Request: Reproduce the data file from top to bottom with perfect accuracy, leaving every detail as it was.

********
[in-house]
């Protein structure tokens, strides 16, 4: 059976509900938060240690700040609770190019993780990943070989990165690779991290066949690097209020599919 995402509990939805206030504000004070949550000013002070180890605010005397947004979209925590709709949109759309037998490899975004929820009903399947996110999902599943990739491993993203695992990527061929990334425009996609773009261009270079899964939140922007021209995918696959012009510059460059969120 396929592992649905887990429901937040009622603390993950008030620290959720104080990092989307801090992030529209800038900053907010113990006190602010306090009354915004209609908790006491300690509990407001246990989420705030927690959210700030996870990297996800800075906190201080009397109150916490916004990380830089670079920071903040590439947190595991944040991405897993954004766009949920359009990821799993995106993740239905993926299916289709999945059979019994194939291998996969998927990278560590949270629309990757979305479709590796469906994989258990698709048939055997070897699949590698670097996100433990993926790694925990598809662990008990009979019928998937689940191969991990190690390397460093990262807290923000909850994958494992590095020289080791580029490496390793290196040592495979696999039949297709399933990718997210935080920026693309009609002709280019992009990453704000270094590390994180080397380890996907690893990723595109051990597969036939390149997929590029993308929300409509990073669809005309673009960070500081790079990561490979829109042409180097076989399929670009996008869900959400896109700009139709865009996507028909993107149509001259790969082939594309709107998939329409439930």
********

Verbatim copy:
[in-house]
């Protein structure tokens, strides 16, 4: 059976509900938060240690700040609770190019993780990943070989990165690779991290066949690097209020599919 995402509990939805206030504000004070949550000013002070180890605010005397947004979209925590709709949109759309037998490899975004929820009903399947996110999902599943990739491993993203695992990527061929990334425009996609773009261009270079899964939140922007021209995918696959012009510059460059969120 396929592992649905887990429901937040009622603390993950008030620290959720104080990092989307801090992030529209800038900053907010113990006190602010306090009354915004209609908790006491300690509990407001246990989420705030927690959210700030996870990297996800800075906190201080009397109150916490916004990380830089670079920071903040590439947190595991944040991405897993954004766009949920359009990821799993995106993740239905993926299916289709999945059979019994194939291998996969998927990278560590949270629309990757979305479709590796469906994989258990698709048939055997070897699949590698670097996100433990993926790694925990598809662990008990009979019928998937689940191969991990190690390397460093990262807290923000909850994958494992590095020289080791580029490496390793290196040592495979696999039949297709399933990718997210935080920026693309009609002709280019992009990453704000270094590390994180080397380890996907690893990723595109051990597969036939390149997929590029993308929300409509990073669809005309673009960070500081790079990561490979829109042409180097076989399929670009996008869900959400896109700009139709865009996507028909993107149509001259790969082939594309709107998939329409439930």